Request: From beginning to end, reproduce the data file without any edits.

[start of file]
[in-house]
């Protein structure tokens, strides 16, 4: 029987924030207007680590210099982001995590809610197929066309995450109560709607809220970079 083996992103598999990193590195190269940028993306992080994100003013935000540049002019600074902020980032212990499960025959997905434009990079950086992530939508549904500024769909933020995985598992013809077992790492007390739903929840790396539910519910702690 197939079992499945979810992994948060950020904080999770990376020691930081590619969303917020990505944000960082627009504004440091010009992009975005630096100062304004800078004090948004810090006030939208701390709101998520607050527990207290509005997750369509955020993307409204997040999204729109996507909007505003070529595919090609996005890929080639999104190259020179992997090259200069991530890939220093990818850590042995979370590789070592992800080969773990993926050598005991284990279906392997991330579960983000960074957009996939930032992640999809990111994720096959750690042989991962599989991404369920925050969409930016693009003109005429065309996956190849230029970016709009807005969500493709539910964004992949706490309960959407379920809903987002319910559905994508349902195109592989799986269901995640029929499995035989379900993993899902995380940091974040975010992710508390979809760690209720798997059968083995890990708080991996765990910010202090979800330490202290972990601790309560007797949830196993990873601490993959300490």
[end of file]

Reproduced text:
[in-house]
């Protein structure tokens, strides 16, 4: 029987924030207007680590210099982001995590809610197929066309995450109560709607809220970079 083996992103598999990193590195190269940028993306992080994100003013935000540049002019600074902020980032212990499960025959997905434009990079950086992530939508549904500024769909933020995985598992013809077992790492007390739903929840790396539910519910702690 197939079992499945979810992994948060950020904080999770990376020691930081590619969303917020990505944000960082627009504004440091010009992009975005630096100062304004800078004090948004810090006030939208701390709101998520607050527990207290509005997750369509955020993307409204997040999204729109996507909007505003070529595919090609996005890929080639999104190259020179992997090259200069991530890939220093990818850590042995979370590789070592992800080969773990993926050598005991284990279906392997991330579960983000960074957009996939930032992640999809990111994720096959750690042989991962599989991404369920925050969409930016693009003109005429065309996956190849230029970016709009807005969500493709539910964004992949706490309960959407379920809903987002319910559905994508349902195109592989799986269901995640029929499995035989379900993993899902995380940091974040975010992710508390979809760690209720798997059968083995890990708080991996765990910010202090979800330490202290972990601790309560007797949830196993990873601490993959300490």